In August 1387 he summoned Chief Justice Robert Tresilian and his justices from the King’s Bench to meetings at Shrewsbury and Nottingham. He needed legal opinion on the actions of the Wonderful Parliament. There is nothing intrinsically unusual or sinister about Richard’s request for legal advice. The justices and particularly, the sergeants at law were continually providing the government with technical legal advice on procedural rules, and fiscal and feudal law. However, the ten questions, which were carefully drafted for the king by his personal lawyers were of an altogether different nature; they, went to the burning issue of the day: the king’s right to personal rule by prerogative and the subordination of parliament to the king’s will.[9] They covered three main points: first, whether the appointment of the continual council was derogatory to the king’s regality, second, whether the king controlled parliament’s order of business and whether he could summon and dismiss it at his will, and third, whether the impeachment of Suffolk was lawful. The importance of this process and these questions lies in the king’s attempt to re-define a political problem as a legal one, for which (he hoped) his lawyers would provide a solution.

 

The judges’ answers gave the king everything he wanted. The continual council was derogatory to the king’s regality and therefore unlawful. Furthermore, it was the king’s prerogative to choose his ministers, who were responsible to him and not to parliament. It was the king who set the order of business; nothing could be discussed or passed without his assent, and it was for the king to summon and dismiss parliament at his will. Finally, the impeachment of Suffolk was unlawful.[10] The judges held back from actually declaring the actions of the Wonderful Parliament to be treason[11]; though they did consider them to be capital offences punishable as traitors. This opinion was a complete vindication of Richard’s view of kingship and provided him with a ‘legal’ foundation for his revanche.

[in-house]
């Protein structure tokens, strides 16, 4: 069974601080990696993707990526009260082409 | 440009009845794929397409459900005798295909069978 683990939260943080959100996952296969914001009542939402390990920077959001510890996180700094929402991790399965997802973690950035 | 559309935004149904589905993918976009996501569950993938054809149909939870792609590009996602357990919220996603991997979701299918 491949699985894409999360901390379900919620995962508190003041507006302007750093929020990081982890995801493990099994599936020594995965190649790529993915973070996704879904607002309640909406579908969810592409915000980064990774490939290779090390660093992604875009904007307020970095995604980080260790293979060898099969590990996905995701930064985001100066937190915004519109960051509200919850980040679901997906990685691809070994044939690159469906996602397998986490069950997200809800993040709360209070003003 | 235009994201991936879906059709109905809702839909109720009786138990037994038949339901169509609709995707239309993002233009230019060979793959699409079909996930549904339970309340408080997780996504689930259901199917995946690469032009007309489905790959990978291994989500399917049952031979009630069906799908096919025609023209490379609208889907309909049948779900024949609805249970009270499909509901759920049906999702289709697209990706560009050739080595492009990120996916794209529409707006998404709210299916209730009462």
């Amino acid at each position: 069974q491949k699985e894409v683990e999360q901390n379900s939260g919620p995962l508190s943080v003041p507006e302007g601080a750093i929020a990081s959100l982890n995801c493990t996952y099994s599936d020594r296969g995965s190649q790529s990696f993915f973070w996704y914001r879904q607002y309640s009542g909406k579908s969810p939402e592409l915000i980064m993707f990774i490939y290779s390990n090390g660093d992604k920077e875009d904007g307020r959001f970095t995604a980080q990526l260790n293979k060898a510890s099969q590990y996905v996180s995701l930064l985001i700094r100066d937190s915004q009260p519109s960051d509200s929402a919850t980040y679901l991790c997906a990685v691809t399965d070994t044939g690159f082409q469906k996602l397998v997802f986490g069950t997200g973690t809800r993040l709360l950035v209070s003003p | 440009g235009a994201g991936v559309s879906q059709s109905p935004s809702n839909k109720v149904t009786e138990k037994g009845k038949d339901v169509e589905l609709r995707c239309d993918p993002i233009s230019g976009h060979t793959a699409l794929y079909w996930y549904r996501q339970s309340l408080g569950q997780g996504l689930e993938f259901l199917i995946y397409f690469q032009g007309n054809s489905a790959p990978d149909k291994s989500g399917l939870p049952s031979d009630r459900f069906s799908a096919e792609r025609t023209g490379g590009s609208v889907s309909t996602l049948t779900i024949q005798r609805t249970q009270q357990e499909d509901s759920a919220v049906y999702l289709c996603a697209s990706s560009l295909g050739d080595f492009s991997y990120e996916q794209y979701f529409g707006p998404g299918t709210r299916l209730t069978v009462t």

Although the judges would later say that that were coerced into giving these answers, they seem, on the face of it, to have been given in good faith. Their interpretation of the law at that time is not obviously wrong. It would be difficult to argue as a matter of law that the continual council was not prejudicial to the royal prerogative, or that historically, it was not for the king to arrange the business of parliament, and that he might not dissolve it at his will, or that as  the impeachment of the king’s officials had been repudiated in 1377, the judgement against Suffolk was invalid. These are opinions that any other lawyer trained in the common law might have given to the king if asked.

 

The crisis occurred during the autumn/winter of 1387. Warned of the judges’ opinion [12] and their insinuation of treason, Gloucester, Warwick and Arundel combined their retinues near London and sought a meeting with the king. On the 17 November they told Richard of their intention to appeal Robert de Vere duke of Ireland, Michael de la Pole earl of Suffolk, Alexander Neville, archbishop of York, Robert Tresilian, Chief Justice and Nicholas Brembre erstwhile mayor of London, for treason. Richard set aside a date in February for parliament to hear the appeals. Shortly thereafter, Thomas Mowbray earl of Norfolk and Henry Bolingbroke earl of Derby joined Gloucester, Warwick and Arundel as the lords appellant.

The speed and defiance of the lords appellant’s response panicked the king and his friends. De Vere went north to Cheshire, to raise a royal army, while the king remained at Windsor. After raising 3-4000 troops, de Vere moved south to rescue the king. Warned by their scouts of de Vere’s approach, the lords appellant intercepted and surrounded him at Radcot Bridge on the river Thames. In thick fog the royal army was routed. De Vere barely escaped to France with his life. Meanwhile, the earl of Suffolk and the archbishop of York fled to France. Richard, aware that de Vere’s defeat had ended his last hope of resisting the lords appellant, moved to the greater security of the Tower of London. There, on the 30 December they came to see him accompanied by five hundred soldiers. Although the main chronicles (Walsingham, Knighton and Westminster) differ on the detail, they agree about the main points discussed. Richard was reprimanded and possibly threatened with deposition. Eventually a modus vivendi was achieved preserving the king’s regality and serving the lords appellants’ purposes. However, the obscure Lancastrian chronicler of Whalley Abbey contradicts that version of events. According to his narrative, Richard was ‘deprived of his throne’ for three days and was only reinstated due to a disagreement between Gloucester and Derby about the succession.[13]